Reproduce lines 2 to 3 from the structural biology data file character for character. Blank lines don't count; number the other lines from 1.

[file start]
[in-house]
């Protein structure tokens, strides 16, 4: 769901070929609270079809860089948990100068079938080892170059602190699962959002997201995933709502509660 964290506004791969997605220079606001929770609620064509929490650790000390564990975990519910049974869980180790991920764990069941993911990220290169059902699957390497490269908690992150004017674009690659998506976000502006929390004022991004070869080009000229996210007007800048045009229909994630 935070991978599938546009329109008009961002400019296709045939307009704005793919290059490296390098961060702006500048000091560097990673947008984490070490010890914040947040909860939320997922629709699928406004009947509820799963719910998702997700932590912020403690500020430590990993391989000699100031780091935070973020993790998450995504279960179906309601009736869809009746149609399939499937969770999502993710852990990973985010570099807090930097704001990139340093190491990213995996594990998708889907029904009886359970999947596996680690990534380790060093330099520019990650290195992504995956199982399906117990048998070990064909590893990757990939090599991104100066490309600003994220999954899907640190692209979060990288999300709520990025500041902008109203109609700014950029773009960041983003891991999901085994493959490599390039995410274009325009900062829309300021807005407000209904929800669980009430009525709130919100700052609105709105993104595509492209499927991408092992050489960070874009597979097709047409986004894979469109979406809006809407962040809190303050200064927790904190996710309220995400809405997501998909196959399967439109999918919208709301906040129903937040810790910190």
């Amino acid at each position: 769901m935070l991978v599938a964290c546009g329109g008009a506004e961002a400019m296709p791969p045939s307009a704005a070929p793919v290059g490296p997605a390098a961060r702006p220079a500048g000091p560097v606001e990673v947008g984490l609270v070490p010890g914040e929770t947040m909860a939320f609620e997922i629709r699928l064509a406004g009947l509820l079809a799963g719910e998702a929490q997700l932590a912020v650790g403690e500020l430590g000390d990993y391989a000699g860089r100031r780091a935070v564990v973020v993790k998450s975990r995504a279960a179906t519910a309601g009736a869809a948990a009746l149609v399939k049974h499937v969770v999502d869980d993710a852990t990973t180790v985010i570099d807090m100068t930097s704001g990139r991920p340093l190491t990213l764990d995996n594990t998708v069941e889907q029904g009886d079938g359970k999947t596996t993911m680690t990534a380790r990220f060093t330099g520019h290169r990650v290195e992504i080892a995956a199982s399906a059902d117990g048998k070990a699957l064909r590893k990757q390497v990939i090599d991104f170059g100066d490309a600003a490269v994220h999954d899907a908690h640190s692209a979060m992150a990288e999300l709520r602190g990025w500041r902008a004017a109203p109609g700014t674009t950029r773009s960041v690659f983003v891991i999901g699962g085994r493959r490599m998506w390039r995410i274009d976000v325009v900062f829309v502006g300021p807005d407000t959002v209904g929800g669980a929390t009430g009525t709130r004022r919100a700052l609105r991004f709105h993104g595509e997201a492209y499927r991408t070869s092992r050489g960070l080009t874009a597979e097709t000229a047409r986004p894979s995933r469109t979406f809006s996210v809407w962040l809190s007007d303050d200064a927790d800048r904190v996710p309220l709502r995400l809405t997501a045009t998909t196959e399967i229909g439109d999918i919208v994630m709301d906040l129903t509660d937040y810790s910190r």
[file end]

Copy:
């Protein structure tokens, strides 16, 4: 769901070929609270079809860089948990100068079938080892170059602190699962959002997201995933709502509660 964290506004791969997605220079606001929770609620064509929490650790000390564990975990519910049974869980180790991920764990069941993911990220290169059902699957390497490269908690992150004017674009690659998506976000502006929390004022991004070869080009000229996210007007800048045009229909994630 935070991978599938546009329109008009961002400019296709045939307009704005793919290059490296390098961060702006500048000091560097990673947008984490070490010890914040947040909860939320997922629709699928406004009947509820799963719910998702997700932590912020403690500020430590990993391989000699100031780091935070973020993790998450995504279960179906309601009736869809009746149609399939499937969770999502993710852990990973985010570099807090930097704001990139340093190491990213995996594990998708889907029904009886359970999947596996680690990534380790060093330099520019990650290195992504995956199982399906117990048998070990064909590893990757990939090599991104100066490309600003994220999954899907640190692209979060990288999300709520990025500041902008109203109609700014950029773009960041983003891991999901085994493959490599390039995410274009325009900062829309300021807005407000209904929800669980009430009525709130919100700052609105709105993104595509492209499927991408092992050489960070874009597979097709047409986004894979469109979406809006809407962040809190303050200064927790904190996710309220995400809405997501998909196959399967439109999918919208709301906040129903937040810790910190």
């Amino acid at each position: 769901m935070l991978v599938a964290c546009g329109g008009a506004e961002a400019m296709p791969p045939s307009a704005a070929p793919v290059g490296p997605a390098a961060r702006p220079a500048g000091p560097v606001e990673v947008g984490l609270v070490p010890g914040e929770t947040m909860a939320f609620e997922i629709r699928l064509a406004g009947l509820l079809a799963g719910e998702a929490q997700l932590a912020v650790g403690e500020l430590g000390d990993y391989a000699g860089r100031r780091a935070v564990v973020v993790k998450s975990r995504a279960a179906t519910a309601g009736a869809a948990a009746l149609v399939k049974h499937v969770v999502d869980d993710a852990t990973t180790v985010i570099d807090m100068t930097s704001g990139r991920p340093l190491t990213l764990d995996n594990t998708v069941e889907q029904g009886d079938g359970k999947t596996t993911m680690t990534a380790r990220f060093t330099g520019h290169r990650v290195e992504i080892a995956a199982s399906a059902d117990g048998k070990a699957l064909r590893k990757q390497v990939i090599d991104f170059g100066d490309a600003a490269v994220h999954d899907a908690h640190s692209a979060m992150a990288e999300l709520r602190g990025w500041r902008a004017a109203p109609g700014t674009t950029r773009s960041v690659f983003v891991i999901g699962g085994r493959r490599m998506w390039r995410i274009d976000v325009v900062f829309v502006g300021p807005d407000t959002v209904g929800g669980a929390t009430g009525t709130r004022r919100a700052l609105r991004f709105h993104g595509e997201a492209y499927r991408t070869s092992r050489g960070l080009t874009a597979e097709t000229a047409r986004p894979s995933r469109t979406f809006s996210v809407w962040l809190s007007d303050d200064a927790d800048r904190v996710p309220l709502r995400l809405t997501a045009t998909t196959e399967i229909g439109d999918i919208v994630m709301d906040l129903t509660d937040y810790s910190r």